International Journal of Business and Social Science

ISSN 2219-1933 (Print), 2219-6021 (Online) DOI: 10.30845/ijbss

Self-Consciousness and Clothing Behavior: Values, Interests and Attitudes
Felix A. Okojie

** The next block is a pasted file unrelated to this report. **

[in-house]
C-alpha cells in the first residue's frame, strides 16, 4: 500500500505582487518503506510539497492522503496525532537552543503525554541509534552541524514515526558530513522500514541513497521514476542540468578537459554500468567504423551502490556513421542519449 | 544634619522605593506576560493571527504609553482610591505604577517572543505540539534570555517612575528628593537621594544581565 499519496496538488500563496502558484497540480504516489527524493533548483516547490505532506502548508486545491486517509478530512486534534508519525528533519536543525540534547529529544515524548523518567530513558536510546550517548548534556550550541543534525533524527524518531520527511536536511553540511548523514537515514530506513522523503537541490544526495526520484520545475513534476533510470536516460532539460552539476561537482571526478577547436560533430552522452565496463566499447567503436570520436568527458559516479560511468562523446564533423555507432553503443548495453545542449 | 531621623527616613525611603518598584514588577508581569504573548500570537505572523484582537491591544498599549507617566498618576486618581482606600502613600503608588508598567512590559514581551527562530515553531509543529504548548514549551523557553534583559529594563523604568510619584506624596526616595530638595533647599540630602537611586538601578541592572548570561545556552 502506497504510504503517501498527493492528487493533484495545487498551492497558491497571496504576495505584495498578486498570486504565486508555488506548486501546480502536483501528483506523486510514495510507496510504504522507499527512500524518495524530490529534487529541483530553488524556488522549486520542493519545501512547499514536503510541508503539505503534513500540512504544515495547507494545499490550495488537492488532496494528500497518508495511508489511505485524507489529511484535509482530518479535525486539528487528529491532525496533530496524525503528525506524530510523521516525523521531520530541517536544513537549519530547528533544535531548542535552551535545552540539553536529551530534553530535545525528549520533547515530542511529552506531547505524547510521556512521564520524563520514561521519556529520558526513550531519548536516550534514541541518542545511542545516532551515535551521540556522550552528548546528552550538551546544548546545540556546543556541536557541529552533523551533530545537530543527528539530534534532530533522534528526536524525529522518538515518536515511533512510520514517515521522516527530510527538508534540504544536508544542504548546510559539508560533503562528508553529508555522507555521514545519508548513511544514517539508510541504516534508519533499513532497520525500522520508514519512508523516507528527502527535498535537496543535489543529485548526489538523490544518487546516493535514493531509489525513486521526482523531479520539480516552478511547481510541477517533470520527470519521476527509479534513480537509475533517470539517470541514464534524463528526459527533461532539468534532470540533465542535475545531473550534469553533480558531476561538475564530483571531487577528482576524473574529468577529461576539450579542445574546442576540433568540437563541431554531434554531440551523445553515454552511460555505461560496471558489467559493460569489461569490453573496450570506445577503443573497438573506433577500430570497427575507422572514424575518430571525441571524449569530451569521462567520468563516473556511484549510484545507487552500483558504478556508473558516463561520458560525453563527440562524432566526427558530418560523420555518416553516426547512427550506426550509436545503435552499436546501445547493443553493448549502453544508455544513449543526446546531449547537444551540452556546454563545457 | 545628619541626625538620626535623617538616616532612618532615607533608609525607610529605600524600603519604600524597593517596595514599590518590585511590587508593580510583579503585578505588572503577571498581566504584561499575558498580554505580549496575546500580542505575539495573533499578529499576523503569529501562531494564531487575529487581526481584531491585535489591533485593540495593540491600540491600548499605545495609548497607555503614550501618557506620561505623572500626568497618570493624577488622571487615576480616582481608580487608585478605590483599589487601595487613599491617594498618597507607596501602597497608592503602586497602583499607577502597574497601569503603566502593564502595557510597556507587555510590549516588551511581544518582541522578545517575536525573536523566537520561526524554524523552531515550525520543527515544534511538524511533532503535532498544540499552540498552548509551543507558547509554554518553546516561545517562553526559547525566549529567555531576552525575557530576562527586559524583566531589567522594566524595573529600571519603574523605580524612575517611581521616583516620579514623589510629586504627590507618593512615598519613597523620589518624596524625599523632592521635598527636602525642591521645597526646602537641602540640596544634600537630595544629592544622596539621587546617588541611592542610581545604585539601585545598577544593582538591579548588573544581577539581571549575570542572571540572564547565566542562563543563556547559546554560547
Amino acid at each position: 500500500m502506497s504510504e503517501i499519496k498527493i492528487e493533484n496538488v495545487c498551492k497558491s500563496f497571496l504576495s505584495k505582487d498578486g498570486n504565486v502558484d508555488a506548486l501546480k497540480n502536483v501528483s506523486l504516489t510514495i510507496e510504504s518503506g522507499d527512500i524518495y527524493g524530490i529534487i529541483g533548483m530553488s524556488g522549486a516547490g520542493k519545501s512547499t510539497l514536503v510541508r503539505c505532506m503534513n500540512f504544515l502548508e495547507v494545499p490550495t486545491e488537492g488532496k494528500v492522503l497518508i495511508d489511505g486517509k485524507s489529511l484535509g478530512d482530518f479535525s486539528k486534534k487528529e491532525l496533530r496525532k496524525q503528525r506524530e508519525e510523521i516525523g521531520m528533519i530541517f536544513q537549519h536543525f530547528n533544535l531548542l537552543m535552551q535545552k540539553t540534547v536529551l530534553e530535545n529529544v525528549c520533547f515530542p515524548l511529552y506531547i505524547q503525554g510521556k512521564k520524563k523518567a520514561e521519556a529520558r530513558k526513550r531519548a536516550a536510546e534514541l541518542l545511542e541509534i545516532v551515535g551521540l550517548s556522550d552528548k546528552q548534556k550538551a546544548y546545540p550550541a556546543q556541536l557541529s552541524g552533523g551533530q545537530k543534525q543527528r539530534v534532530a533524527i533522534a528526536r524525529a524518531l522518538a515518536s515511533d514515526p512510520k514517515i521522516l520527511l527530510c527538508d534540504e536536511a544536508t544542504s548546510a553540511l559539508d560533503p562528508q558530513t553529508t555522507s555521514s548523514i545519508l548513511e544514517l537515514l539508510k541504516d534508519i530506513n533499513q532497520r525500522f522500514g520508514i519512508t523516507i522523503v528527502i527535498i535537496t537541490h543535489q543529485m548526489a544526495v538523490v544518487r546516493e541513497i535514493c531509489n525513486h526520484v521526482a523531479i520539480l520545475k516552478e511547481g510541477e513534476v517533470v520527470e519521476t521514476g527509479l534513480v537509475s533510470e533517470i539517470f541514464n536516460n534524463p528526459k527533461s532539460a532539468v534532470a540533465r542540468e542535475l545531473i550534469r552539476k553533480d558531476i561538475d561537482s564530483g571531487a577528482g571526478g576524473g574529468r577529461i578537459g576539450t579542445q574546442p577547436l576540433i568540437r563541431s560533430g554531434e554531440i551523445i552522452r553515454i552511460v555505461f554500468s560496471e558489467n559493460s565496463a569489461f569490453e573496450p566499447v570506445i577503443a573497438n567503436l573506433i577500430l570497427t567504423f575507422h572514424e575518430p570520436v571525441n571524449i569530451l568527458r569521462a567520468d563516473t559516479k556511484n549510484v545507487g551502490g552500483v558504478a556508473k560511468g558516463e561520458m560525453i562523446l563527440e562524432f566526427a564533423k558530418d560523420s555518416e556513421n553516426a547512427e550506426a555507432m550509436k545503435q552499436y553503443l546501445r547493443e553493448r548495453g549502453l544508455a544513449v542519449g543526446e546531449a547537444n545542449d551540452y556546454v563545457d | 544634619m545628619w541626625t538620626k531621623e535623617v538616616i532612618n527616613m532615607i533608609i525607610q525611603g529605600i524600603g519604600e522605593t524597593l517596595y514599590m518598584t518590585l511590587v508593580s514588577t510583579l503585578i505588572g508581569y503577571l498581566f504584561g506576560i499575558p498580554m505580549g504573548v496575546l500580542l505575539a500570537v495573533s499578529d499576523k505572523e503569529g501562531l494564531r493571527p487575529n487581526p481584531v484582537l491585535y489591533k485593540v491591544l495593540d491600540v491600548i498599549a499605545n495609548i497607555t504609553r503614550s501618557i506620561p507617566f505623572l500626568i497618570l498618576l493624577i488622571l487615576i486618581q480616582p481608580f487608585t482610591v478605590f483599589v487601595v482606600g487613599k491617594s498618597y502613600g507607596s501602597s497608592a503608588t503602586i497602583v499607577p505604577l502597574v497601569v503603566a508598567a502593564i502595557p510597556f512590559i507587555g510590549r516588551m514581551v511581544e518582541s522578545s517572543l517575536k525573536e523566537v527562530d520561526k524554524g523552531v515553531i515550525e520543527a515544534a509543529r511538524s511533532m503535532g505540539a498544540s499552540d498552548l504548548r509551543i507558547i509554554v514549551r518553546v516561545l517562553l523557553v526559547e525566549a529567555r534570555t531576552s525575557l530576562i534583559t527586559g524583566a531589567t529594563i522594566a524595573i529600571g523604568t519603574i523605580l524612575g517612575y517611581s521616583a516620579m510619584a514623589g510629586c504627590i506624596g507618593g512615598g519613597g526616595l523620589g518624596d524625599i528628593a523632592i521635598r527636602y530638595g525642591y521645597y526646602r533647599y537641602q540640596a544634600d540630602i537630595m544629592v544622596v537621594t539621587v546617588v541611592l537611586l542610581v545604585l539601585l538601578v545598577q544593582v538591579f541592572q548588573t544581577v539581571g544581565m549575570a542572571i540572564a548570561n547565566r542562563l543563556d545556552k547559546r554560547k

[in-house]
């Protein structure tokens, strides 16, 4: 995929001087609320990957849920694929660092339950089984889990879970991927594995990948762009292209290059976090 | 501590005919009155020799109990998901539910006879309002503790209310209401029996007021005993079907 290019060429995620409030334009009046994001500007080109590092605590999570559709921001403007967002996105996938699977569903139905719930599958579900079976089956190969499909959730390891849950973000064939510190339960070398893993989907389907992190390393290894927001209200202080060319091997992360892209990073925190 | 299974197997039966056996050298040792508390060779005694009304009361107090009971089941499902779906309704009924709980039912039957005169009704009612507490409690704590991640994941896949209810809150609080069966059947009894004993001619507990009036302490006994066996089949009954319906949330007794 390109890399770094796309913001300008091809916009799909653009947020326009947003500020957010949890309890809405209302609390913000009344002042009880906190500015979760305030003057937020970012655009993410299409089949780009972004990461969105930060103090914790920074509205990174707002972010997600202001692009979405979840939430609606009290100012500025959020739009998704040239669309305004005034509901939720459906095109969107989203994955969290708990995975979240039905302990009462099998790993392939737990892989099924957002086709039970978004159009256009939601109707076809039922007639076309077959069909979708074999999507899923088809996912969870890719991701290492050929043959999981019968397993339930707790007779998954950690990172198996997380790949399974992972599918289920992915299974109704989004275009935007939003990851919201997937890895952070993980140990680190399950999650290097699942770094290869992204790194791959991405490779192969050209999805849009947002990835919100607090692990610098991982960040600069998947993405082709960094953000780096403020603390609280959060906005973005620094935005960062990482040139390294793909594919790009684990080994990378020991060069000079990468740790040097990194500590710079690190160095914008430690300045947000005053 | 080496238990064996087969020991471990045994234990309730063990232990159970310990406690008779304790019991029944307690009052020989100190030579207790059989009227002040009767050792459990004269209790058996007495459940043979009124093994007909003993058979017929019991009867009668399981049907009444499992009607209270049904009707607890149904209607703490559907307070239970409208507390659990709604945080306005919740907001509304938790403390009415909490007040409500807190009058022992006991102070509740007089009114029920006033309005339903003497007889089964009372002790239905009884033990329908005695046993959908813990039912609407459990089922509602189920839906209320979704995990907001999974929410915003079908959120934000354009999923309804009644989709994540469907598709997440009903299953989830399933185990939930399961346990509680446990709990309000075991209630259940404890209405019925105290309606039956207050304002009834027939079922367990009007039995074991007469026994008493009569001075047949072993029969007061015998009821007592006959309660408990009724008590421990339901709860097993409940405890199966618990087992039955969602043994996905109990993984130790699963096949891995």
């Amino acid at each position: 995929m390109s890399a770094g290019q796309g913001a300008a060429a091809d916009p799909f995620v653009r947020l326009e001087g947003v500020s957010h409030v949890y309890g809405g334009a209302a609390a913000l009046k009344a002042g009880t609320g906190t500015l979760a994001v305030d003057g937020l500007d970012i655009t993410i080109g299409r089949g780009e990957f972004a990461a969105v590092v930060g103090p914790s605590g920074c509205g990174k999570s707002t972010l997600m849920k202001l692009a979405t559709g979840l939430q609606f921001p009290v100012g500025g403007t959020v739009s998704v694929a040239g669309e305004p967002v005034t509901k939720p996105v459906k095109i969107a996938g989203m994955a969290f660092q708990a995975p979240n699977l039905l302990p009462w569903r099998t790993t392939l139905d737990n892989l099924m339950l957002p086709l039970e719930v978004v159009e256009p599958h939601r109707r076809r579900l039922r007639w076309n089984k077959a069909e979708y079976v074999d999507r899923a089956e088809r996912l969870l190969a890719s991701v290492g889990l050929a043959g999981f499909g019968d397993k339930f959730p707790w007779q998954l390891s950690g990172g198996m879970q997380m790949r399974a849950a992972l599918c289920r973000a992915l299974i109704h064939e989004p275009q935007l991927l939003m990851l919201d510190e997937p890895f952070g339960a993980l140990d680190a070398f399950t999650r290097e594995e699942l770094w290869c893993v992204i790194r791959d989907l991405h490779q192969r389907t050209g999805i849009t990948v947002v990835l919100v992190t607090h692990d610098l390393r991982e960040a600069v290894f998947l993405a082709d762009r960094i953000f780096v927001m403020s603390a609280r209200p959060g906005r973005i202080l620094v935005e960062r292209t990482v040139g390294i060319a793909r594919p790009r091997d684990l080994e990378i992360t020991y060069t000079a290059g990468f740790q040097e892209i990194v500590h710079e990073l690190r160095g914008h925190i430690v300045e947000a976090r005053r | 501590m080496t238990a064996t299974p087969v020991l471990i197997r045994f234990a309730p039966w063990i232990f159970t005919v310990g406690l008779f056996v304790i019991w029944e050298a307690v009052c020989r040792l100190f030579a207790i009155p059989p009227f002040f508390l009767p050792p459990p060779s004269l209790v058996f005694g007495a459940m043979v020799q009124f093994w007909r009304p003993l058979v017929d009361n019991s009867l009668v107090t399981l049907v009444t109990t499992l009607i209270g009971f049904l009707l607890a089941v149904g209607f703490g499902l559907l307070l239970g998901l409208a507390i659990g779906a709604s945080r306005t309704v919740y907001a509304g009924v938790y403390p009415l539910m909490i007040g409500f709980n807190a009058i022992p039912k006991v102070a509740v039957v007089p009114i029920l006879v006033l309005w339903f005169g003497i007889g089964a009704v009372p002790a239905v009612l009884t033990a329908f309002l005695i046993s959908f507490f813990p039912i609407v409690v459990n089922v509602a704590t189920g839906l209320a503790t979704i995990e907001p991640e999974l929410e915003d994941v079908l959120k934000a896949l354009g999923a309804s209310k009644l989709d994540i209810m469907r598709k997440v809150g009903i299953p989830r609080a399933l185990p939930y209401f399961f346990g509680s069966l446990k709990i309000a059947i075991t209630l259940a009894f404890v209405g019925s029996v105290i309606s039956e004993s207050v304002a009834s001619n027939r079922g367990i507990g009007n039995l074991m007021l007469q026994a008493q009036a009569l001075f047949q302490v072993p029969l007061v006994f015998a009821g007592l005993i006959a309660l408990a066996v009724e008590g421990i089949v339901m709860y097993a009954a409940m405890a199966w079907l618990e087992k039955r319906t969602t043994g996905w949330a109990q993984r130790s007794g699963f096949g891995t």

The primary purpose of this study was to determine if attitudes toward conformity, clothing interests, and fashion opinion leadership influence mood, role-playing and self-image among graduate students in an urban university. The secondary purpose was to investigate sex differences between men and women relative to these attitudinal variables. Guided by the frameworks of self-concept, interpersonal congruency, and the response evocation and self-presentation theories, the research questions were: (1). Is there a relationship between attitudes toward conformity and (a) mood and (b) role playing? (2) Is there a relationship between clothing interests and (a) self image and (b) role playing? (3) Is there a relationship between fashion opinion leadership and (a) role playing and (b) self image? (4) Is there a relationship between sex and (a) attitudes toward conformity (b) clothing interest (c) fashion opinion leadership (d) mood, (e) self image, and (f) role playing? A survey questionnaire was administered to the study participants and analyzed by means of descriptive and inferential statistical techniques. The results of this study showed that there were statistically significant relationships between attitudes towards conformity, clothing interest, and role playing. Study results lead to the conclusions that conformity and enhancement of self-image are openly manifested in clothing behavior and that sex and religious affiliation has a negligible influence on attitudes, clothing interests, and the values attached to clothing by the respondents.

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